An Agile Mindset: Learning Early, Not Failing Fast

One of the things I like about agile is the fact that it encourages me to learn. I wish I were perfect, able to learn things as soon as I try them. However, I am all too human. It takes me time to learn.

I just upgraded one of my text-processing programs, and now about half of my learned behavior is wrong—of course, it’s not the half I expect. But I still have deliverables. I need to learn this program so I can write my columns and articles.

Some people call this process “failing fast,” but I have never liked that phrase. To me, it tells other people I am an incompetent doofus. I’m not interested in that.

On the other hand, I love learning early. The less investment I need to place in my learning, the more valuable that learning is for me. Maybe you feel that way, too.

Let me go meta for a little bit and talk not about the learning itself, but the feeling about the learning.

When I learn early, I feel good about myself. Similarly, when I stopped talking about “failing fast” and started talking about “learning early,” my clients said they were happier. The teams and managers I coached or consulted with appreciated the learning. Almost no one seems to value failing.

I do encounter the odd manager or team member who wishes they didn’t have to learn at all. They want to absorb the information without the investment of time or practice. However, I meet very few of them.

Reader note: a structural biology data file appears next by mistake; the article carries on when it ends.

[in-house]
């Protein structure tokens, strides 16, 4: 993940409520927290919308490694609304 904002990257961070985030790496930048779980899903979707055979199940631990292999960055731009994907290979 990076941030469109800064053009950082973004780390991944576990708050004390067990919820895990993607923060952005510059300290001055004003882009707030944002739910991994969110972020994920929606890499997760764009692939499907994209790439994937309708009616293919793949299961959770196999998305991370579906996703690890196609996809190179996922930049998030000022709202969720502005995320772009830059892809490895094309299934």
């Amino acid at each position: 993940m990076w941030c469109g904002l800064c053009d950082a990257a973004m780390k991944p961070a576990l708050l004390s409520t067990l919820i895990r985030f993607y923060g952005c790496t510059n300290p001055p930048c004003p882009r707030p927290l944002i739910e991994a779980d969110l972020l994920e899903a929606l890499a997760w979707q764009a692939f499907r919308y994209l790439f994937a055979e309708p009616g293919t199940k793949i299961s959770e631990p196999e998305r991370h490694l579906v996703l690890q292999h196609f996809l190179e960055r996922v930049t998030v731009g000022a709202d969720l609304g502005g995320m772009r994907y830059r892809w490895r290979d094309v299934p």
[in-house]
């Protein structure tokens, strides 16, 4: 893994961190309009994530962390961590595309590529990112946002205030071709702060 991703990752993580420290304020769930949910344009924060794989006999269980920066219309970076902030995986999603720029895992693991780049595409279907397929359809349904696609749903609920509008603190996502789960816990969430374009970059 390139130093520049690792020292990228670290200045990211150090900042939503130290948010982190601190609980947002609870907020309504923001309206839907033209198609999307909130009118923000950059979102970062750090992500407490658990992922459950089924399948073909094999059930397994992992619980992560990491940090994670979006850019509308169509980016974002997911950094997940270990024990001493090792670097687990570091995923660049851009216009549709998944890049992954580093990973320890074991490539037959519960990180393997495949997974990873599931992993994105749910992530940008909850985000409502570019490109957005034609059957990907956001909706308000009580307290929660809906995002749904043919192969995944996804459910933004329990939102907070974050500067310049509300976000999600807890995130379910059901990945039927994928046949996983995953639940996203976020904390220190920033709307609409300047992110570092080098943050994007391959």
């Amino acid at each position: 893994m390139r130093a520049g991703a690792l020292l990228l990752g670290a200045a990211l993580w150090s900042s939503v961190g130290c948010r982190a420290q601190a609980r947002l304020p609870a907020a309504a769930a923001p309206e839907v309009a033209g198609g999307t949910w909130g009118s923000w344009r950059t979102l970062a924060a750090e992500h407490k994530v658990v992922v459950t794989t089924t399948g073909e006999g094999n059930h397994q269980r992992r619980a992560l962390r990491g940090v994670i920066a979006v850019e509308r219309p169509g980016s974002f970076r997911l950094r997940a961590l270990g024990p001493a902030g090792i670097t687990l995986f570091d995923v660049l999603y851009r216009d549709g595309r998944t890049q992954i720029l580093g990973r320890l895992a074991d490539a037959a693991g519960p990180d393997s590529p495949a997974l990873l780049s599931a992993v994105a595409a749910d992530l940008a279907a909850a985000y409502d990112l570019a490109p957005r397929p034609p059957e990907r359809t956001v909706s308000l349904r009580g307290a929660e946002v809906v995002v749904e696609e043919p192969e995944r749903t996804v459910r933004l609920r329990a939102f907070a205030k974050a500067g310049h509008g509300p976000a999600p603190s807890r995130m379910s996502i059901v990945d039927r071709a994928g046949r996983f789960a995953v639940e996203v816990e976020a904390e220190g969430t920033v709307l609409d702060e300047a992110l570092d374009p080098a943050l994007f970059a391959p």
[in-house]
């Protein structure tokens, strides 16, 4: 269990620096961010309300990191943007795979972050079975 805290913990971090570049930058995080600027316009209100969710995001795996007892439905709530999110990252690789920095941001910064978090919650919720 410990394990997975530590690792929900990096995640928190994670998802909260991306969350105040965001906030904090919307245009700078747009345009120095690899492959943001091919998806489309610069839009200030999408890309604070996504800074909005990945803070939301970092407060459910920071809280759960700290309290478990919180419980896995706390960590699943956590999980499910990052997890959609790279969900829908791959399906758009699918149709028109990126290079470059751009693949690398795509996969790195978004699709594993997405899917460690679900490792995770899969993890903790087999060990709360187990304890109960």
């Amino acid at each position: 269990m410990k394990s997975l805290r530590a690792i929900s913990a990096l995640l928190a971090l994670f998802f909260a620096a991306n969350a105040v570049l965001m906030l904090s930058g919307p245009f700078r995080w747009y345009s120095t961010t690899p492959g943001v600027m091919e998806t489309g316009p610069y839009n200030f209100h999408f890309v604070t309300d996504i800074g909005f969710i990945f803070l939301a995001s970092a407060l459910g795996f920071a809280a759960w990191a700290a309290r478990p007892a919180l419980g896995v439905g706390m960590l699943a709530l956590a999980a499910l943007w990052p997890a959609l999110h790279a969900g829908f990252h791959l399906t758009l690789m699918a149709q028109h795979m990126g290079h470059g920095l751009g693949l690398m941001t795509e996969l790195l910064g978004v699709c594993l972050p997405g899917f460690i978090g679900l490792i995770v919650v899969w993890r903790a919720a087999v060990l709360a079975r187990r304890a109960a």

Even the senior managers are delighted with early learning. One of them said to me, “I love the fact that this team is learning how to work together and that team is learning how to deliver.” He paused, then said, “We were a pretty strict waterfall shop, and agile and all the personal and team responsibility is a new thing for us. We’ll have project risks and people ‘problems’ [his air quotes] until we get this right. It might be a while. On the other hand, we’re delivering value really fast now. It’s worth it.”

Not all managers will be as enlightened as this guy. Neither will everyone on the teams. They have years of experience in avoiding risks, not managing the environment that created the risks.

Learning early helps us manage risks proactively, and it helps us see value. We can learn early and maybe not fail at all.

I hope you consider learning early instead of failing fast. You might think it’s just a change of terminology, but for me—and for the teams and managers I work with—I find it’s a change of mindset, too.

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